Letter of R.L. Perez to Jorge Espina, September 1943 - Batangas History, Culture and Folklore Letter of R.L. Perez to Jorge Espina, September 1943 - Batangas History, Culture and Folklore

Letter of R.L. Perez to Jorge Espina, September 1943

The Fil-American Irregular Troops (FAIT) was a large guerrilla organization that operated in Luzon during the Japanese occupation during World War II up to the liberation of the Philippines. The organization was founded by the retired American Army officer Hugh Straughn and had units in many localities in Luzon, including Batangas. The GHQ Batangas Force, purportedly founded by one Jorge Espina, who was subsequently killed by the Japanese, was one of the units who sought recognition as an element of the Philippine Army in the service of the United States Armed Forces. In this document1, one R. L. Perez of the Constulary wrote to Espina about the death of one Clemino.

Guerrilla Files

[p. 1]

Sept. 7, 1943

My dear Mr. Espina:

In reply to your letter of the 24th minst. [sic] let me tell you the following story surrounding the death of E. Clemino which took place last week. It was one morning at about 9:30 A.M. when Clemino with his father in law and brother in law, respectively, came into my office. Clemino himself told me that he has been wanted by the local garrison, and that his father and brother in law were imprisoned, and to be imprisoned till he surrendered. Then, of course, I advised him in a very brotherly way that inasmuch as he was already here in my office, I could accompany him to the garrison and I even promised him that I would assume all the responsibilities of his lateness and that no penalty whatsoever would be met by him providing he agreed with my reasoning. At this instance, he asked me to think it over, to which I agreed and he left with his father and brother in law. After an interval of about half an hour later, he returned together with his former companions, and asked me to let him sign his oath in my office. I told him that it could not be enough for it was always the garrison commander who executed the oath, and again I told him that he had nothing to fear whatsoever; I would tell the commander that he just arrived last night, and upon learning from his home folks that he was wanted, he came to my office and surrendered voluntarily, and in such a case, I could guarantee his immunity from penalty as have been among many of our folks who surrendered and took oath a day ago only.

Much to my surprise, he turned to his father in law and told him harshly, “Bakit baga kayo natatakot mapriso, hindi pa kayo pinapatay ay iyak na kayo kaagad?” The father said, “Anak ko, kaya lamang ako nakalabas ay ipinañgako kong hanapin ka, kung hindi kita maiharap ay ang sabi’y kami ñg iyong bayaw ang kapalit, hindi ka baga naaawa sa amin?” With tears in his eyes, the father pleaded with him to come with us, and even told him, “Ano pa ang iibigin mo, ang ating Mayor ay handang magsabi ñg lahat na ikaluluag mo hanggang sa ipinañgañgako ñg Mayor na walang parusa ka na matatamo?” On all these pleadings of his father and my constant encouragement to him, he immediately stood up and told his father in front of me, “I will not and cannot surrender in any way.” When the father noticed him standing, the father attempted to stop him, but he ran away which caused a horrible commotion in the municipal hall. It so happened that there were some policemen in the hall and, upon noticing that Clemino was being pursued by his father and brother, and as the people were also terrified of the movement, the said policemen ran also after him and calling him to stop, but Clemino instead upon reaching the front of Col. Caedo’s house, turned to the police and fired two shots at the police.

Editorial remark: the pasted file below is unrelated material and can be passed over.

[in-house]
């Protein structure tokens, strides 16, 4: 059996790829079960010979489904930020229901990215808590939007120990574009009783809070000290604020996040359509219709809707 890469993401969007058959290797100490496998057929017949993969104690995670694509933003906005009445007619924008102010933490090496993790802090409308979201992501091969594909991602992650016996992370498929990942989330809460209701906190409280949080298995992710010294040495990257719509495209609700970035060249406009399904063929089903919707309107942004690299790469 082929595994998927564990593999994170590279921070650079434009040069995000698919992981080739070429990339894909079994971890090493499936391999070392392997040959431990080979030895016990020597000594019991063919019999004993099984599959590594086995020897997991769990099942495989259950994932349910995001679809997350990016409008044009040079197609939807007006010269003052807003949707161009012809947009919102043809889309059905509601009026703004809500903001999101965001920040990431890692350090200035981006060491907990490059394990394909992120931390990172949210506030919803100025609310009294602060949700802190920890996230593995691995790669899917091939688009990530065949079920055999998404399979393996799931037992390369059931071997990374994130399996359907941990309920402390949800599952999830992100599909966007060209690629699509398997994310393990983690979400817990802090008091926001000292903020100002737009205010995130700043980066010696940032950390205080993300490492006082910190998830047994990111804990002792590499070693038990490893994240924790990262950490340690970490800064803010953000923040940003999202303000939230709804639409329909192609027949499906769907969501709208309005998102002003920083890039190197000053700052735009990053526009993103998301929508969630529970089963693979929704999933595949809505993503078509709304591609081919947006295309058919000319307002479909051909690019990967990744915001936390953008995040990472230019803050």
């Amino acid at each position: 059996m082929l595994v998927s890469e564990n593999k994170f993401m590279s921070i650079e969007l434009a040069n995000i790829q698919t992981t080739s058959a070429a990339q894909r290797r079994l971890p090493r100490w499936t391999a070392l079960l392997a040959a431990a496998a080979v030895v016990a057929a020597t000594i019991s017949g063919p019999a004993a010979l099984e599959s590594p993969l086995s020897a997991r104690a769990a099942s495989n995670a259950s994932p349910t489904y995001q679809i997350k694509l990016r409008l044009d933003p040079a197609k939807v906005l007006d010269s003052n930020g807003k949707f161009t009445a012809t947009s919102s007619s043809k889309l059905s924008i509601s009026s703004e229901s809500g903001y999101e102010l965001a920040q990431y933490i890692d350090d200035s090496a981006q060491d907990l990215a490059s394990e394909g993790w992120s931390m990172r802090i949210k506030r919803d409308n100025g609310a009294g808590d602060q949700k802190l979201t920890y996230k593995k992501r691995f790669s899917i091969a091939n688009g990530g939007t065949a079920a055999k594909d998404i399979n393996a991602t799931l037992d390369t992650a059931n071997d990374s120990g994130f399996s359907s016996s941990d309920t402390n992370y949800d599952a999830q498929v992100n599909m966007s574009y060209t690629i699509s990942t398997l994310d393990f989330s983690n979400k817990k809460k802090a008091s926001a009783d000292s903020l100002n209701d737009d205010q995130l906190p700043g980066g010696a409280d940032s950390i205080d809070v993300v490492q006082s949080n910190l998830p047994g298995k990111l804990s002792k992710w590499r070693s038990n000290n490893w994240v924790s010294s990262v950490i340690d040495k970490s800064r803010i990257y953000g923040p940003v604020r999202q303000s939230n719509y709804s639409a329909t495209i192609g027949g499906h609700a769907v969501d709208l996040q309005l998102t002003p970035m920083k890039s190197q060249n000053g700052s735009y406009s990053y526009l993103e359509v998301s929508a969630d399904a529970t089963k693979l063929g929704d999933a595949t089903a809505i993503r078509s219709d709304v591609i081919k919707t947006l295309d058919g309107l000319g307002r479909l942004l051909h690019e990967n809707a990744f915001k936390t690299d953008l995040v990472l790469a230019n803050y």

[p. 2]

Coincidentally, there were Japanese soldiers who were drilling in the Batangas Public Plaza at the time, and upon noticing the firing, some of these Japanese soldiers joined the pursuit, and fired at Clemino. When the running afray was noticed by the constabulary soldiers who were then stationed at the old Canent’s house, some constabulary men also came up with their guns and shot, until Clemino himself was cornered in a house backyard near to our old chum Ramon Abaya. He was just noticed to fall, and the Japanese soldiers ordered both the police and constabulary men to take the body and revolver to the garrison. The policemen put him on a carromata and reported the fatal incident to the garrison, and it was but natural that his 45 revolver was taken by them. Aside from this gun, nothing was taken from his body but his cap, jacket, which was taken by his brothers in law. As to who exactly killed Clemino, I cannot be positive, as all the forces who joined the melee all fired at him.

Such is the surrounding story of the death of Clemino, who would have been saved had he only agreed with my advice and believed my sincerity as a friend.

Thanking you for your letter, and wishing you safety all days and nights; also best regards to you and your new partner.

Very sincerely,
[Sgd.] R.L. Perez

Mr. George B. Espina

Notes and references:
1 “GHQ, Batangas Force, FAIT,” File No. 110-3, downloaded from PVAO.
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